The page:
• Exit Milk Stout at 5.2ABV is relatively safe.  A very pleasant drop with an interesting fizz in the palate.  A very reasonable drop but not in the class (or I'd suspect price bracket of La Trappe or Aech!  (Reminder to self: find out the individual prices of these brews.)
  • I have fulminated (slightly) above about wine-snob bullshit spreading into beer.  Tonight's sample of Hope Brewery Black IPA is completely free of this. It comes from Broke Rd in Pokolbin and is an IPA @ 6.8%ABV.  Everything is as described: a very nice IPA tasting drop of a black colour.  Again very good.
  • Winter beers = chocolate stout/porter.  That is provided by the Bridge Rd Brewers of Beechworth who offer Robust Porter.  Excellent smooth and choccie taste and not too dangerous at 5.2%ABV.
A small diversion from the Plonk Winter brews into an Aldi range of British beers.  Much cheaper, in part because they were all mid-alcohol at most.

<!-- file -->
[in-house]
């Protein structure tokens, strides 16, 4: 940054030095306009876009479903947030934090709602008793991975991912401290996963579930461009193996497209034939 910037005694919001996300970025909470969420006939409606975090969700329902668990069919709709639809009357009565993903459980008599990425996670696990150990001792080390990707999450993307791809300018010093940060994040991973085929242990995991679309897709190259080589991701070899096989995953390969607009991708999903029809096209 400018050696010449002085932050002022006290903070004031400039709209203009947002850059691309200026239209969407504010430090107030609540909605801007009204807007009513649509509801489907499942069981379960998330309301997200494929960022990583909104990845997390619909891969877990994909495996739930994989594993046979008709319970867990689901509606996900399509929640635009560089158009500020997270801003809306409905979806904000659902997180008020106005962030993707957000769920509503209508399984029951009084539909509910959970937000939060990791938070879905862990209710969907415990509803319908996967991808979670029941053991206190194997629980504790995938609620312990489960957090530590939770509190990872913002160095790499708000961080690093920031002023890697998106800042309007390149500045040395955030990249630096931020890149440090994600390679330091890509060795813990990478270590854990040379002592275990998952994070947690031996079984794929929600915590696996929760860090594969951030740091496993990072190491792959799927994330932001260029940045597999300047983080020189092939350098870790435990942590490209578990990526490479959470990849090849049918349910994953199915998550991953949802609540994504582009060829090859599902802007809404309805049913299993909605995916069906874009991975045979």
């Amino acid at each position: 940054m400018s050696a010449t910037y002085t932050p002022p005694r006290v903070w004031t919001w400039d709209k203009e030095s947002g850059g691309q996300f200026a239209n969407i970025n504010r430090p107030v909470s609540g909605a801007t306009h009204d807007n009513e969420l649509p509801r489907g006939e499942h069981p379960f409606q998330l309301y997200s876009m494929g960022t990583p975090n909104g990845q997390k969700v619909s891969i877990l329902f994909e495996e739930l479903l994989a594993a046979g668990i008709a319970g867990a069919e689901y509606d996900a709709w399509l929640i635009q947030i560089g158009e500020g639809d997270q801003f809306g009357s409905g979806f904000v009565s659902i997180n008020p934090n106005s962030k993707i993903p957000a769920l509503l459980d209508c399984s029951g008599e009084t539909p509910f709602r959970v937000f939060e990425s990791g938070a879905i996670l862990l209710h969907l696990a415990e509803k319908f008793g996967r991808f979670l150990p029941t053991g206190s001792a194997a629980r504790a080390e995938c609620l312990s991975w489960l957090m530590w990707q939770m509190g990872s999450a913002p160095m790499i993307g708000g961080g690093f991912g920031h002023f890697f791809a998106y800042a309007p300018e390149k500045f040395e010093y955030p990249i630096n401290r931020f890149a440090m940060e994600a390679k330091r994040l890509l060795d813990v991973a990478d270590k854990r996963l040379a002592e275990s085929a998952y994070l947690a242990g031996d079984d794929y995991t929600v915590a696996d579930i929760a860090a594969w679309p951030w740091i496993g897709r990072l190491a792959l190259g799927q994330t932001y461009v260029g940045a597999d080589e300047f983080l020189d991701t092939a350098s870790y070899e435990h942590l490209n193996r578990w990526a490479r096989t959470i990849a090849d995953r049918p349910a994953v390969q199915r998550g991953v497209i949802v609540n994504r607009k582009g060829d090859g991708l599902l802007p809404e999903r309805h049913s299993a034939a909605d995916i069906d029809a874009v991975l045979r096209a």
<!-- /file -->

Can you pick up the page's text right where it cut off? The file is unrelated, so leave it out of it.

• Boddingtons Draught Bitter was $9 for 4 x 440ml cans which is a very nice price indeed.  A very smooth drop - described on the can as creamy, with which I'd agree.  At 3.5%ABV one could handle several of these quite easily and enjoyably!  A very unusual item with this offering was hearing a "clunk" as I poured it into a glass. I thought I'd just tapped the glass until I picked up the empty can and again "clunk".  On opening the can I found this inside.  No idea what that is about!
  • Circadian IPA from Ringwood Brewery was a good tasting beer of the style and at 4.5%ABV quite light.  I don't think it would have survived the trip to India.  It was a lot cheaper than the heavier IPAs so I'd rate it as good value.
  • Hobgoblin Gold, from Wychwood Brewery in Oxfordshire is a very hoppy Ale at 4.5%ABV.   I found it very refreshing and just wish Aldi had had more than one bottle when I rolled in there! 
That is , to quote Peter Cundall. your bloomin lot, probably until my birthday!